PORTLAND — Oregon’s state forester and the leader of the long-struggling Department of Forestry, Peter Daugherty, has resigned effective May 31.
Daugherty submitted his resignation to the state Board of Forestry, which oversees the department, The Oregonian/OregonLive reported Friday.
Daugherty has led the agency since 2016, and his tenure has been marked by department financial problems, a dysfunctional relationship with the Board of Forestry and the loss of state lawmakers’ confidence. That’s all as the agency is looking for a large infusion of new resources to better respond to increasingly extreme wildfire seasons.
Daugherty’s resignation comes following a critical report from outside accounting consultant MGO, which described a fundamental lack of financial controls and oversight within the agency. The report was reviewed in a hearing this week before the Legislature’s Natural Resources subcommittee of Ways and Means, prompting some incredulity from lawmakers.
Sen. Kathleen Taylor, D-Portland, said she believes the Legislature should be overseeing the Department of Forestry.
“The board has been given this awesome responsibility by the public … and I’m concerned the board did not do its duties of overseeing the department,” she said.
Rep. Paul Holvey, D-Eugene, said many of the shortcomings revealed in the report had been noted in a 2015 department audit by the Secretary of State.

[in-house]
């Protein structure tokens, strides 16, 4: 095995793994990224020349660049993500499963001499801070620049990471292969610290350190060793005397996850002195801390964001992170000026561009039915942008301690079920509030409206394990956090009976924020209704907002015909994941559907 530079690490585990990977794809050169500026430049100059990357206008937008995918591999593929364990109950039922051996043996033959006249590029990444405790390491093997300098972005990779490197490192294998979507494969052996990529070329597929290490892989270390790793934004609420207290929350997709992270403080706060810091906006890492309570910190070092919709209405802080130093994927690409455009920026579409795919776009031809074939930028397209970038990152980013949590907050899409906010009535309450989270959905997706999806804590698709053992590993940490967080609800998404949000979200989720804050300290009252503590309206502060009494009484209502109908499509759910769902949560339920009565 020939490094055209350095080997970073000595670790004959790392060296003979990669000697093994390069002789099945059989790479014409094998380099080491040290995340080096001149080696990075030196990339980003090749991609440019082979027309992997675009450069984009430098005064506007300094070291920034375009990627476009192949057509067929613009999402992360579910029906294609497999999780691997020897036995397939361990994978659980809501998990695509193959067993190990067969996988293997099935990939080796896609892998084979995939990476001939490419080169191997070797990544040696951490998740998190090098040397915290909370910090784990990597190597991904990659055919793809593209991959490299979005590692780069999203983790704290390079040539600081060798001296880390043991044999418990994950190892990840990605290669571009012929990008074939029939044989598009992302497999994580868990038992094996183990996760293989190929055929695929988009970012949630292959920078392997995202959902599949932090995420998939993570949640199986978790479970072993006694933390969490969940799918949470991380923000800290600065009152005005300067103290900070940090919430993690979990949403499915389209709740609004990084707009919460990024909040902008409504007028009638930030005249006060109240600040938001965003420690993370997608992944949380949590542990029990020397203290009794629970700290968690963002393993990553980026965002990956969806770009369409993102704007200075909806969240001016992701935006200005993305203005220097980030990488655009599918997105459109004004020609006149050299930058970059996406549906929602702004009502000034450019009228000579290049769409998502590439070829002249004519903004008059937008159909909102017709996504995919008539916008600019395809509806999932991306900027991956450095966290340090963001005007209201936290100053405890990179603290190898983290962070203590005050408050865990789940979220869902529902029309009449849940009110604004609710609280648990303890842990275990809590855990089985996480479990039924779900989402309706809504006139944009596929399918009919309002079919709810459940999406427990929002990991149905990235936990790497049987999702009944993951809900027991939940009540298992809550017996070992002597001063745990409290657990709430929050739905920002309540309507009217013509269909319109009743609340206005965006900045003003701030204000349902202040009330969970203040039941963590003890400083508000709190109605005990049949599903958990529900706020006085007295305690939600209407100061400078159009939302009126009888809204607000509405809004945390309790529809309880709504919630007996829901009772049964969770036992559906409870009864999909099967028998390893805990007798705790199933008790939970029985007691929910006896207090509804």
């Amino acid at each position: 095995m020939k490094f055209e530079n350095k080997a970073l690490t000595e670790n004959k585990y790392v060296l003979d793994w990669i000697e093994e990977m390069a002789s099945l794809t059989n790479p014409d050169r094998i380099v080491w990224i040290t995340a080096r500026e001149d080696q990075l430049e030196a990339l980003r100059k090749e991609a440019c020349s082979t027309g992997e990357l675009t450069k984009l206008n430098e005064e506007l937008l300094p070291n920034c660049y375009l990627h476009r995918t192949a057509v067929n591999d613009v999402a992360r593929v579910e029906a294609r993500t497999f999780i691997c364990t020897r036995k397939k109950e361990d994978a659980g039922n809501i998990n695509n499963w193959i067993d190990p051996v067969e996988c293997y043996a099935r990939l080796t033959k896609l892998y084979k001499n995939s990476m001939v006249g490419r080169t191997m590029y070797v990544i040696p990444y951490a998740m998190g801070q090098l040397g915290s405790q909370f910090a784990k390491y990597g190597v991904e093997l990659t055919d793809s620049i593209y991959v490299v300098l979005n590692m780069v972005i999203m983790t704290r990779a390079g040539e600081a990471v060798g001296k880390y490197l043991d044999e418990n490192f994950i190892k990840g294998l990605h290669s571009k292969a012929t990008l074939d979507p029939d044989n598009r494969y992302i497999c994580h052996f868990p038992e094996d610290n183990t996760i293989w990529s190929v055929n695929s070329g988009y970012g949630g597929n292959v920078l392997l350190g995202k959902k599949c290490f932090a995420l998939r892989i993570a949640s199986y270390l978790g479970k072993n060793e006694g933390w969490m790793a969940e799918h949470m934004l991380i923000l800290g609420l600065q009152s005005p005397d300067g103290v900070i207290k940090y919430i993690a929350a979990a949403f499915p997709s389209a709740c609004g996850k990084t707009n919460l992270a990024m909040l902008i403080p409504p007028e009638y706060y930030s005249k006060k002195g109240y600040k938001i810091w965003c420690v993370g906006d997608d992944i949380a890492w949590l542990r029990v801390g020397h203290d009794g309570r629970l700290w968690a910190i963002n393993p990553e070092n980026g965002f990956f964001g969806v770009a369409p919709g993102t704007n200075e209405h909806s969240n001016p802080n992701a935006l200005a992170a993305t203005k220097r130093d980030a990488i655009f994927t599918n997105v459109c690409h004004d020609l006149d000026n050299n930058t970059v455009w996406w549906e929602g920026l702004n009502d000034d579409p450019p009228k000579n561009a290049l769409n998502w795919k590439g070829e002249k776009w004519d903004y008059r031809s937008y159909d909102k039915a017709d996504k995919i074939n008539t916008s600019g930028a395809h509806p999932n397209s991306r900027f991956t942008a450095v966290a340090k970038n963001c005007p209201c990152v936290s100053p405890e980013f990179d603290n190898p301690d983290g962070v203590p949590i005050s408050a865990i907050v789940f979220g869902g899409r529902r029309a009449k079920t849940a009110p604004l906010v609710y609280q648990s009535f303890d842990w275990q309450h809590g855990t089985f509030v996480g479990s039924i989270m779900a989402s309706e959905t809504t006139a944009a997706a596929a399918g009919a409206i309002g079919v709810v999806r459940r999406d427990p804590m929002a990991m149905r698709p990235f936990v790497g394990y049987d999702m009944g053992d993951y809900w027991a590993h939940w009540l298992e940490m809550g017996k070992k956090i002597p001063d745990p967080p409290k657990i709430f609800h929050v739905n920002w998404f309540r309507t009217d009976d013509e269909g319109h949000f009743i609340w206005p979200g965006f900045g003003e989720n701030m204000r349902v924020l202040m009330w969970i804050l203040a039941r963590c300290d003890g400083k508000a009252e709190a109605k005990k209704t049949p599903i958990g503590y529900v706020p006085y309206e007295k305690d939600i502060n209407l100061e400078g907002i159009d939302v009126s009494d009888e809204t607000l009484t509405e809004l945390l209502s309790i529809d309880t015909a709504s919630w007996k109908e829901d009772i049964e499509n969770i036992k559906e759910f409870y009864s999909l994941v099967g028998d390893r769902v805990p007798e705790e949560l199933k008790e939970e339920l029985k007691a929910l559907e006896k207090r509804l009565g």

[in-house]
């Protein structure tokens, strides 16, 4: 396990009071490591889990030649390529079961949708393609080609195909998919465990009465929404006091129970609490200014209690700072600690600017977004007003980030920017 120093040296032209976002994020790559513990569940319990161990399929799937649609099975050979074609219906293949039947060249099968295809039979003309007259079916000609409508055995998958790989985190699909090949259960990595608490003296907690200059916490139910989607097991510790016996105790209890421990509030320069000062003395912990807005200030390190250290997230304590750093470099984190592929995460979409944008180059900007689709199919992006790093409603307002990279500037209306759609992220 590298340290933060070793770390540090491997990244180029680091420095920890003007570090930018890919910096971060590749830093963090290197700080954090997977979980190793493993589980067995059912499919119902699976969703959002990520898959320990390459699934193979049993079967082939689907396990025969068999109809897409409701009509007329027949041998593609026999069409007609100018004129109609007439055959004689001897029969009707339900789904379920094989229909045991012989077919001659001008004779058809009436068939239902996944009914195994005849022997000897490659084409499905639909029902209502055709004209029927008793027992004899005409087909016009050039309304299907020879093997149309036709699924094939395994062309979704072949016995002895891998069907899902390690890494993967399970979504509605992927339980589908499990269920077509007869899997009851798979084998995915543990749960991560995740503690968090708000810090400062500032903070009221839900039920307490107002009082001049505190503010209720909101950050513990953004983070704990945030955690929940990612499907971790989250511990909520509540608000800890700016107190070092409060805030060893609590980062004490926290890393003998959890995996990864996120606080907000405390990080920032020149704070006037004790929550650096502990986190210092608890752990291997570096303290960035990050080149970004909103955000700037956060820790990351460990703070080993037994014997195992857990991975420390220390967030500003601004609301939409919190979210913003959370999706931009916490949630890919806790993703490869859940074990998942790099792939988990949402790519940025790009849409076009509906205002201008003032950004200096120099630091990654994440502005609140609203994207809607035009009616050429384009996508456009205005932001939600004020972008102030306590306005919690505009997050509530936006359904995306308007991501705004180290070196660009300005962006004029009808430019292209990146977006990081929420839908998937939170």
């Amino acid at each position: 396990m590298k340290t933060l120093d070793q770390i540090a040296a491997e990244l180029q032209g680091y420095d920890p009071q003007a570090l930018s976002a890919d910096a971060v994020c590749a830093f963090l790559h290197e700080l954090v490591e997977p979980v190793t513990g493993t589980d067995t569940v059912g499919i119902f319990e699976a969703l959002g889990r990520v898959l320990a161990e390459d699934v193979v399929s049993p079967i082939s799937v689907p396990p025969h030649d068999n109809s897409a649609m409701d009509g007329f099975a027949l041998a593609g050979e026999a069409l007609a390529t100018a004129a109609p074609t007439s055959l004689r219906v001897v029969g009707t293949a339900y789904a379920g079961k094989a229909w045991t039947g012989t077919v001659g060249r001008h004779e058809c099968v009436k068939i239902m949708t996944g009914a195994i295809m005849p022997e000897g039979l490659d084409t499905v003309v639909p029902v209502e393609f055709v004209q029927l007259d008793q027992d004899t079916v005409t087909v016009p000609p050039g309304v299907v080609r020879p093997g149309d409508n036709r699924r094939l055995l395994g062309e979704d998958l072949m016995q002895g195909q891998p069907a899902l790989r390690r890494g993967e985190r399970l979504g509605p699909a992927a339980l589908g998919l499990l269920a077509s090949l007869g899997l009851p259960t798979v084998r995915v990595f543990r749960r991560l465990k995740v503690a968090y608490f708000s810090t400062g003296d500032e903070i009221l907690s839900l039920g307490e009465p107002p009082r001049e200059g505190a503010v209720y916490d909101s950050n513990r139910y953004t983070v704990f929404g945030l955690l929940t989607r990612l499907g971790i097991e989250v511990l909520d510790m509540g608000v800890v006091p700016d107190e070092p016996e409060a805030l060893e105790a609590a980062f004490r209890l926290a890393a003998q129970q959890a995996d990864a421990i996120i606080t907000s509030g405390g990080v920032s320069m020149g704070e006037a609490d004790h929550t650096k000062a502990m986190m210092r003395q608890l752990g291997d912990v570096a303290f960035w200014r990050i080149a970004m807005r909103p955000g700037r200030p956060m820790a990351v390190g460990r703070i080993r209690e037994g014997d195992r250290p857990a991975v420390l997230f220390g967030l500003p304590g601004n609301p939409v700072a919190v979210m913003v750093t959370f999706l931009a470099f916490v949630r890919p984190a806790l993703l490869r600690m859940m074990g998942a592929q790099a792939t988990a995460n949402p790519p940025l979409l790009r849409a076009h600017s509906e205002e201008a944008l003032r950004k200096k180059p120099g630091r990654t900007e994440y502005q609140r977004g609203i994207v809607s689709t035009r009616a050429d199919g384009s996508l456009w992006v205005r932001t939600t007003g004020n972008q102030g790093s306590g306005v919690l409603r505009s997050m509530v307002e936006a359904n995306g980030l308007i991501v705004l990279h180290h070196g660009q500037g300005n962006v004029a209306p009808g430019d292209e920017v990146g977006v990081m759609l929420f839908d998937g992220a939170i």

“We are six years later dealing with the same damn issue and I don’t see any improvement,” he said.
In Daugherty’s resignation letter, he said he had discussed the decision with the governor’s office and decided it would be in the best interest of the newly reconstituted board and the department to select a new state forester.
In an email to staff, Daugherty said leading the department had been the highlight of his long career in forestry. He said the agency’s “executive team is committed to supporting the transition.”
The Board of Forestry has the authority to hire and fire the state forester, which left the governor’s office and lawmakers with less control as financial problems grew. The board put Daugherty on a performance improvement plan while lawmakers demanded that Daugherty begin submitting monthly financial reports.
Gov. Kate Brown also expressed frustration last fall with her inability to remake the board and bring stronger financial expertise to its ranks, as lawmakers from timber-dependent counties joined Republicans to deny her board nominees. That changed this spring, as the Senate confirmed three of her nominees to the board, effectively remaking it.
“The board will soon meet to discuss leadership during this time of transition,” said Liz Merah, a spokesperson for Brown. “The governor is interested in a national search for someone who can further drive the agency as a national leader in fighting wildfires, while at the same time adapting to new technology and changing conditions on the ground.”
Reached at his home in Eastern Oregon, the forestry board’s new chair, Jim Kelly, said Daugherty’s decision to resign was reached mutually and that the board would look to hire an interim replacement with strong financial expertise, as the agency needs to get its financial house in order before it can do anything else effectively.